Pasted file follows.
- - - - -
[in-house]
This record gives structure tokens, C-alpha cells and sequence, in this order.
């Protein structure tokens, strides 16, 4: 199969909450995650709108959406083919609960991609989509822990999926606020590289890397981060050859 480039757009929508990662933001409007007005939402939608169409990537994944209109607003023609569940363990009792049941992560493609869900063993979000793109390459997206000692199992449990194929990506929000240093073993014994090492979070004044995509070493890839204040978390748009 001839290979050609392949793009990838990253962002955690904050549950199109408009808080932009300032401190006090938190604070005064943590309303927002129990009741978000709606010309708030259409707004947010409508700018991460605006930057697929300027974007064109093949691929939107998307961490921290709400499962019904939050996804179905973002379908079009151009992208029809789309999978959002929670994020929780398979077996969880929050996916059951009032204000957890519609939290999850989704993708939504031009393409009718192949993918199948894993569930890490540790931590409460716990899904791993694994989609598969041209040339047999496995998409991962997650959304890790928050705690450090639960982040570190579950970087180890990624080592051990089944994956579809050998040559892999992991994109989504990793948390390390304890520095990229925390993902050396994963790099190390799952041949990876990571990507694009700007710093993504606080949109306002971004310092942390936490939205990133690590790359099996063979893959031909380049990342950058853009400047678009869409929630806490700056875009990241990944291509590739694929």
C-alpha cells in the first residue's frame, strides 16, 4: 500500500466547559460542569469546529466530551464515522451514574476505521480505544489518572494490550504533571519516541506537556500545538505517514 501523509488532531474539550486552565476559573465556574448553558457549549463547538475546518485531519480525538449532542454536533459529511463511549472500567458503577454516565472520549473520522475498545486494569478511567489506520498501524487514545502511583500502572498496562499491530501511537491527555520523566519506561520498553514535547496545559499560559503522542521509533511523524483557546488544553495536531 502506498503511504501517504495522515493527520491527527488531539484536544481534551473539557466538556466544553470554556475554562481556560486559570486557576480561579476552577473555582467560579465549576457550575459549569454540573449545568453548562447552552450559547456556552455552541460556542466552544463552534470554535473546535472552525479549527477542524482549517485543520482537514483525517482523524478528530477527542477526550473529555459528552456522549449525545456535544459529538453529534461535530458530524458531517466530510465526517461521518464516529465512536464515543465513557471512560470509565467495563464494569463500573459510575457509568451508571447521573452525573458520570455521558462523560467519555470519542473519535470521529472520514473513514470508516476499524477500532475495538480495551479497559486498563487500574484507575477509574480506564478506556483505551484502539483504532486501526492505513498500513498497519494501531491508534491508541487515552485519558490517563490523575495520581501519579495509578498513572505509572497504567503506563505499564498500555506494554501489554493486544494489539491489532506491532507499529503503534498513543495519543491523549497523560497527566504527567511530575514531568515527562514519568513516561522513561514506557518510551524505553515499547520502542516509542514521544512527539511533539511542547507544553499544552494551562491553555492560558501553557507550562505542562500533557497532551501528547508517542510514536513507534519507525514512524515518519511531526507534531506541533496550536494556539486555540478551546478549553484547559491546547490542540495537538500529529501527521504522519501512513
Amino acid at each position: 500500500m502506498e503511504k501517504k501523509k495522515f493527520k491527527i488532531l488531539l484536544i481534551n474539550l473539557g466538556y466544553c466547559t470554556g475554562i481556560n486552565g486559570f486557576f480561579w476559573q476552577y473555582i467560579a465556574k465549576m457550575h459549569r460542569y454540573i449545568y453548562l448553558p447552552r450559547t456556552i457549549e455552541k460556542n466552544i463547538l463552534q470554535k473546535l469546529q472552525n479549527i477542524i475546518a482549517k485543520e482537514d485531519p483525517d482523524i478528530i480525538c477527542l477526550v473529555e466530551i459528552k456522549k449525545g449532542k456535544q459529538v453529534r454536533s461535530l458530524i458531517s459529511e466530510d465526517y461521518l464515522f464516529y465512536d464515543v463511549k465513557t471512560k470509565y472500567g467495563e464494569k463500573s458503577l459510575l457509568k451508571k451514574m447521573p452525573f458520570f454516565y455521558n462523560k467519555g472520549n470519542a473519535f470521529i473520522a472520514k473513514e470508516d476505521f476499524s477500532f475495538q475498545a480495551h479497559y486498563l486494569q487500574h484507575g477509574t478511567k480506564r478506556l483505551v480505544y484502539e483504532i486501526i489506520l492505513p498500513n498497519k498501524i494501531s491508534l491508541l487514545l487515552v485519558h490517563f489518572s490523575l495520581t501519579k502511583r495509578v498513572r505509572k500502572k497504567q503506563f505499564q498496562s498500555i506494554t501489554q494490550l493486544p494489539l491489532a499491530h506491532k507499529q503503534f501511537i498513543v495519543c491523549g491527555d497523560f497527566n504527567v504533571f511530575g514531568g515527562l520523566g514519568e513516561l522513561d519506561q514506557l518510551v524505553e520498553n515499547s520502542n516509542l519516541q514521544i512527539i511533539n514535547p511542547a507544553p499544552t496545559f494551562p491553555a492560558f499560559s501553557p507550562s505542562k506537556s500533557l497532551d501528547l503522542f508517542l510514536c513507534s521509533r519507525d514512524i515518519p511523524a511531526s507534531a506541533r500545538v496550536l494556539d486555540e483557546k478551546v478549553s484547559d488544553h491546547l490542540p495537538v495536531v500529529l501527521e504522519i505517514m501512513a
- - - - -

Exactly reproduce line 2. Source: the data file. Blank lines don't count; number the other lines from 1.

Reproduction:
This record gives structure tokens, C-alpha cells and sequence, in this order.